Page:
Brands maintain a low key presence in wake of Queen’s death – but for how long?

Following the death of Queen Elizabeth II last week, the mood for marketers has mostly been to stay quiet.

Some have delayed campaign launches, and a few brands have shared restrained messages of condolence on Twitter, including John Lewis, Domino’s, McDonald’s – and Unilever, which has taken its account into black and white.

It’s a tough call, but surely the delay in activity can’t go on too long? Official government advice is that “there is no obligation on organisations to suspend business during the period of national mourning” which lasts a full 17 days and means suspending parliament business for that time.

The bank holiday for the funeral on Monday 19th could impact the economy by as much as £1.4bn, according to some estimates, with a knock-on effect on GDP for the month of September. And we’ve already had two extra bank holidays for the royals this year, thanks to the jubilee.

Particularly in the current business climate, putting life (and football) on hold doesn’t make sense. Although Liz Truss is not setting a great example: she has decided to suspend some of her own duties this week so that she can join King Charles III on his tour of the nations, rather than focus on the business of being PM.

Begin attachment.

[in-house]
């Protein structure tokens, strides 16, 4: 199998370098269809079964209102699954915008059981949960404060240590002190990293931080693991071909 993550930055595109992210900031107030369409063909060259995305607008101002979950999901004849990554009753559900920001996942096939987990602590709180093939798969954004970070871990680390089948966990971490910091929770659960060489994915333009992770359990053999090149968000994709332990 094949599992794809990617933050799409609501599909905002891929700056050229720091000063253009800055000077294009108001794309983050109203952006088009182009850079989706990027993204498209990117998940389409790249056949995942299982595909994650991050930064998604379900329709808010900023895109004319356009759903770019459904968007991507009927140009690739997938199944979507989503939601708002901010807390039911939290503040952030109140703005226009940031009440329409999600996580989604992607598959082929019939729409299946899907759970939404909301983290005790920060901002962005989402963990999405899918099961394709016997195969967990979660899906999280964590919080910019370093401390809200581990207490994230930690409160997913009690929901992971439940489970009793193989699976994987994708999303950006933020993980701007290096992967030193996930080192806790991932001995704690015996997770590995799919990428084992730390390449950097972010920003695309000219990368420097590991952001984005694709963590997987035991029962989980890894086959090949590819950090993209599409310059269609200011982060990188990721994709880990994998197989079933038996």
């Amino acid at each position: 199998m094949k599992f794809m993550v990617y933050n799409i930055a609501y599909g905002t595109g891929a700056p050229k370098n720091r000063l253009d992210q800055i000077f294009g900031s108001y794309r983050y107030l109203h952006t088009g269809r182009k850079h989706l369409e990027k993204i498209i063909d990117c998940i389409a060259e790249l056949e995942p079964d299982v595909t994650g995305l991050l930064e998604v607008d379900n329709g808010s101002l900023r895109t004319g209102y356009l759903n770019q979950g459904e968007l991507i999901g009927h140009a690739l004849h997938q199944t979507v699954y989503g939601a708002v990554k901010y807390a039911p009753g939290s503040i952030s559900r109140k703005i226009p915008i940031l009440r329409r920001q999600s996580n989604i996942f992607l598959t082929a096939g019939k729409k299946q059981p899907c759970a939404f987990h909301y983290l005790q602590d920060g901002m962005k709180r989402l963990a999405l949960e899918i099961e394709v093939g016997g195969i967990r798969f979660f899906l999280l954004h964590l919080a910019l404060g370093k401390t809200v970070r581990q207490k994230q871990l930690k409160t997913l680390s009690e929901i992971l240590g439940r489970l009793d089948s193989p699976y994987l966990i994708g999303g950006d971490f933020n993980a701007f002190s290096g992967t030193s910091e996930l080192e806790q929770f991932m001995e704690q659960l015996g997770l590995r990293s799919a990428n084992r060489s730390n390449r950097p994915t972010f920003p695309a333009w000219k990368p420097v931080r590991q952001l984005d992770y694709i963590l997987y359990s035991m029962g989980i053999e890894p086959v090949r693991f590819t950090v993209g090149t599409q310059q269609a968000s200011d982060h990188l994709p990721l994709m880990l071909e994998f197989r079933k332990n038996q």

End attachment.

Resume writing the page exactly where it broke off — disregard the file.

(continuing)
Unlike most brands, Amazon founder Jeff Bezos has found it hard to hold back. He got in a Twitter spat for defending the Queen’s honour after Nigerian-born professor Uju Anya attacked her for her part in the UK’s empirical past.

But for brands, the death of a monarch is surely time to keep calm and carry on. Despite blanket media coverage of the royals, the most-read story on the BBC website is about the Ukrainian offensive, which suggests that most of the country is ready to move on too.

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About Emma Hall

Emma Hall is a journalist and editorial consultant and is the former Europe Editor of Ad Age, where she covered European marketing advertising, digital and media stories. She has written for newspapers including the Financial Times, The Guardian, The Times and the Telegraph, and was previously a section editor at Campaign. Emma started her career in New York as a researcher for a biography of Keith Richards.

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